During recent months we piloted additional Frazzled Cafes in various cities across the UK and last week we launched an ongoing, bi-weekly Frazzled Cafe in Brighton. This now runs alongside a bi-weekly Frazzled Cafe in London that has been going since July. We will be launching more during the next 12 months, in those cities we piloted and across the UK. Sign up to the Frazzled Cafe Information List to find out more and to be sent invitations to register your interest.
I envisioned and hoped that these cafes would be a safe place where people could remove the armour we need to wear to survive and talk from the heart, rather than that mind numbing cocktail chatter. Either it's so mundane you're put in a coma or they yabber on about what they would do with the Syrian situation. Everyone's an expert. They know better than the world leaders because they've read "The Week".
At the Frazzled Cafes we have cut the bull and gone right to the heart of the matter: we need to talk...as humans. The state of being frazzled has gone pandemic. Everyone feels the stress of just being alive. There are those who thrive on stress, the rest of us are frying from just trying to pretend we're having a ball.
Frazzled isn't an illness, it's the syndrome of not being able to stop those churning thoughts; that we're not doing enough, not good enough, that we're riding by the seat of our pants and we're going to get caught. The culture we live in has such high demands, many of us feel we've let ourselves down no matter what we accomplish. We feel we have to keep our weaknesses hidden which ramps up the pressure even more. If we lived in a remote, medieval village we'd only be competing with the other villagers - who gets the alpha male, who owns the most cows. In this culture, because we know everything about everywhere, we're competing on a global plane so, of course, we can never win or feel worthy against those odds.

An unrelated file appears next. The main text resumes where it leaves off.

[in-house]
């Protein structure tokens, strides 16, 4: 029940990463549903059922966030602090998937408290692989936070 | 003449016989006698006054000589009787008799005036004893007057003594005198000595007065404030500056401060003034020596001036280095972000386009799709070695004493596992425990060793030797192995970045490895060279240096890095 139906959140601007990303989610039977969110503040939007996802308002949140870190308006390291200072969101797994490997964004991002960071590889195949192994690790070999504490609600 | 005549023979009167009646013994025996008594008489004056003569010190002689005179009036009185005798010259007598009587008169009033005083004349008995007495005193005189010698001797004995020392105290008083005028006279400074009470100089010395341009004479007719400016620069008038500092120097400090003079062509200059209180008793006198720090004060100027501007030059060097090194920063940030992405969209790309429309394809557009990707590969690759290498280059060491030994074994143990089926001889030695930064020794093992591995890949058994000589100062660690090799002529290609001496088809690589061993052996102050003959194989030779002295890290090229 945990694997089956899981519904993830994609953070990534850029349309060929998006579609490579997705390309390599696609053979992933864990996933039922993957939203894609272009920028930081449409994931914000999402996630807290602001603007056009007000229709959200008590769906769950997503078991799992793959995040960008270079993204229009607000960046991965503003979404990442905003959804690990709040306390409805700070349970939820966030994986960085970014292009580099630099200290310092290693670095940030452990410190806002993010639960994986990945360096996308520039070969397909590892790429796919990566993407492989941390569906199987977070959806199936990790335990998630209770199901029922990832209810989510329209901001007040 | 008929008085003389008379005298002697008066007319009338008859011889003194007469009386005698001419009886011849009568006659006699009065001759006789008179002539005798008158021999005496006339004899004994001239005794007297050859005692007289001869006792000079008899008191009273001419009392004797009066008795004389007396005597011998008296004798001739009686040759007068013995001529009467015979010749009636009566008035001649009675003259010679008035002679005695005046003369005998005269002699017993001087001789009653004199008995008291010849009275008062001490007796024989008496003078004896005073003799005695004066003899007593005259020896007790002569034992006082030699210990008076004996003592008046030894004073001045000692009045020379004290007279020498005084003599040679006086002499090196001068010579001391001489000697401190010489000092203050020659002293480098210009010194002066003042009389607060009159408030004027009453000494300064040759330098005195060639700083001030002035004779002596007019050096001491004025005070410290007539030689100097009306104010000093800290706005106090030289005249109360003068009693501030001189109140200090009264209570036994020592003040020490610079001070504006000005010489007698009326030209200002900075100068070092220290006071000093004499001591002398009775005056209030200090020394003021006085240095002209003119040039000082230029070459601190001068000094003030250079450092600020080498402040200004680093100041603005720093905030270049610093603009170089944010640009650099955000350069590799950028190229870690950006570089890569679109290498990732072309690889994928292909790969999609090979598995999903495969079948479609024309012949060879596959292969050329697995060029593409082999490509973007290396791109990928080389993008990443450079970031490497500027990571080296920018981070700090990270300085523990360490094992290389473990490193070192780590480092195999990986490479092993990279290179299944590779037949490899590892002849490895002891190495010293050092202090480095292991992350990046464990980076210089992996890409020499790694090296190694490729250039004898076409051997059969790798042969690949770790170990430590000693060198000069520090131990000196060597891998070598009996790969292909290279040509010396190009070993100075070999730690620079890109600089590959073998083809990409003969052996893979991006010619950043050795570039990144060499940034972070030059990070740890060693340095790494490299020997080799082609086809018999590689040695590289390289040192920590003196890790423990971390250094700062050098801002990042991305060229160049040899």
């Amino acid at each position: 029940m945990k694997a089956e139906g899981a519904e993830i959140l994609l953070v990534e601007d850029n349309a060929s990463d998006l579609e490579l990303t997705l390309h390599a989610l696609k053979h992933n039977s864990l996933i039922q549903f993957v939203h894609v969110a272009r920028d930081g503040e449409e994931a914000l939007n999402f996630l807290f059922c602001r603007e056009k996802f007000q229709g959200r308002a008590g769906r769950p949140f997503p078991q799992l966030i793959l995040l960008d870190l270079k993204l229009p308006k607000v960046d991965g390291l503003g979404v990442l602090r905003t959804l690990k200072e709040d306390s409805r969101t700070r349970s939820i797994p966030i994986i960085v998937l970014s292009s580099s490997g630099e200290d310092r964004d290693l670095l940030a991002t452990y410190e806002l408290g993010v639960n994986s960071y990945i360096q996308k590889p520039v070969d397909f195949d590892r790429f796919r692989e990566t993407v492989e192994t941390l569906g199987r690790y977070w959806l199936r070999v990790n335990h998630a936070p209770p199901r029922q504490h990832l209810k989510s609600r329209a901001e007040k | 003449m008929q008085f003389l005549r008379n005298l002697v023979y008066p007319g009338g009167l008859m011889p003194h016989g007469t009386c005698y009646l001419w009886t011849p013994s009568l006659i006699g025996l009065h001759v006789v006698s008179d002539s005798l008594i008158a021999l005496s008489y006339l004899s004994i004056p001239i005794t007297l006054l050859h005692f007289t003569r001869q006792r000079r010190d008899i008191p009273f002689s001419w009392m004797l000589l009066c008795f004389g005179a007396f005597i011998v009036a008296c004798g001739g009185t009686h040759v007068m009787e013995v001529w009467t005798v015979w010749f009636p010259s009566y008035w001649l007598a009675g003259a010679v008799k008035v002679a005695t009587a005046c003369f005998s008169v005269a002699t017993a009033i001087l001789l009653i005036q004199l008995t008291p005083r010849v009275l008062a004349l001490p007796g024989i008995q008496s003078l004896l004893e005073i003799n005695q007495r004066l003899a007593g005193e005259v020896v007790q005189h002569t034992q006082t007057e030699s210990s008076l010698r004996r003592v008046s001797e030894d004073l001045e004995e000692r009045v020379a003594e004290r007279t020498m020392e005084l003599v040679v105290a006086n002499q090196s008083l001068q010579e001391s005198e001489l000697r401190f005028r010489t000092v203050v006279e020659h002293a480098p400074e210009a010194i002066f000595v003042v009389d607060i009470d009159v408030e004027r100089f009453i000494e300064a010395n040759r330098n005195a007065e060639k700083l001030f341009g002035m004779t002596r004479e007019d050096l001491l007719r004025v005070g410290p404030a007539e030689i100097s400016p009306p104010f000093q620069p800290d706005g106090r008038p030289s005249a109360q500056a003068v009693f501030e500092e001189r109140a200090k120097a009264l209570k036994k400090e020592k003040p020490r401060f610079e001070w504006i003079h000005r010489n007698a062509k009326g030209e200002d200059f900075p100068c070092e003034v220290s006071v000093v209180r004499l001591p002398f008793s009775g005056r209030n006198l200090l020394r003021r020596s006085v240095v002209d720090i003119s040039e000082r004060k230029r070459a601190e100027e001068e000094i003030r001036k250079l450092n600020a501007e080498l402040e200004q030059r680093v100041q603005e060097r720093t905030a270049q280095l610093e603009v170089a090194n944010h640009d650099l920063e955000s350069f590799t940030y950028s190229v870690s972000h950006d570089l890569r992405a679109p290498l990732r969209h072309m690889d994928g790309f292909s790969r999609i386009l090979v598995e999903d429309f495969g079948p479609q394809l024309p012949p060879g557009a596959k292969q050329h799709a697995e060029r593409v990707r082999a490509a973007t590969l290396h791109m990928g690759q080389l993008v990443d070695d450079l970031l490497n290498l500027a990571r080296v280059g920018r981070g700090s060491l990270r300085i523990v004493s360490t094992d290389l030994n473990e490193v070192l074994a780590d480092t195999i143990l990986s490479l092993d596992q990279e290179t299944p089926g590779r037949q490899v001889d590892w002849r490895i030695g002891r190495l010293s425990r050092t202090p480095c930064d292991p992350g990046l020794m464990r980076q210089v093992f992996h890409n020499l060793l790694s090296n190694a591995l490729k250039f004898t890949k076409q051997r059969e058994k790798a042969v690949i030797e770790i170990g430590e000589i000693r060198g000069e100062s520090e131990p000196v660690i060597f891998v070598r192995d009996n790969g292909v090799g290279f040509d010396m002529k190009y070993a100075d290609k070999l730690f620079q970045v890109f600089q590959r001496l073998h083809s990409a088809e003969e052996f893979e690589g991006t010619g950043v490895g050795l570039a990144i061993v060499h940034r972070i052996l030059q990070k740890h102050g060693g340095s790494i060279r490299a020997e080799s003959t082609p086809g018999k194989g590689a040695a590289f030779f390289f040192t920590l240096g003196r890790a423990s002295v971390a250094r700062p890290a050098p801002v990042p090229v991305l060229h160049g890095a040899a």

I've got to thank Marks and Spencer for opening their doors to host the Frazzled Cafes and serving coffee and cookies. (Just like AA but better cookies).
Last week, I went to an on-going meeting and was amazed to find how closely knit the group had become. Many of them said that just by knowing they had a place to go every two weeks made life easier. I was hit in the heart by the compassion these people had for everyone there. How intensely and patiently they listened to each other. When we're bonding we're at our best. This is how we're supposed to live; caring for each other. That's how we survived this far. The problem is that now we're all isolated, families disperse and you're lucky if you know the neighbours. And even with family and community, people don't really want to hear how you think or want to know your feelings. Just a nod and, "I'm fine, how are you?" is good enough.
If you want to be the first to know about new cafes as they are launched you can sign up here.
This isn't a walk-in, it's a talk-in so there will be limited number of invites to each meeting. The group is led by a facilitator with a background in counselling or mental health. We then follow a format; everyone who wants to talk has a chance and if you just want to be there and say nothing, that's fine. I haven't ever felt so safe and happy to be with a group of like-minded people. Finally, a place where it's OK to not be OK.
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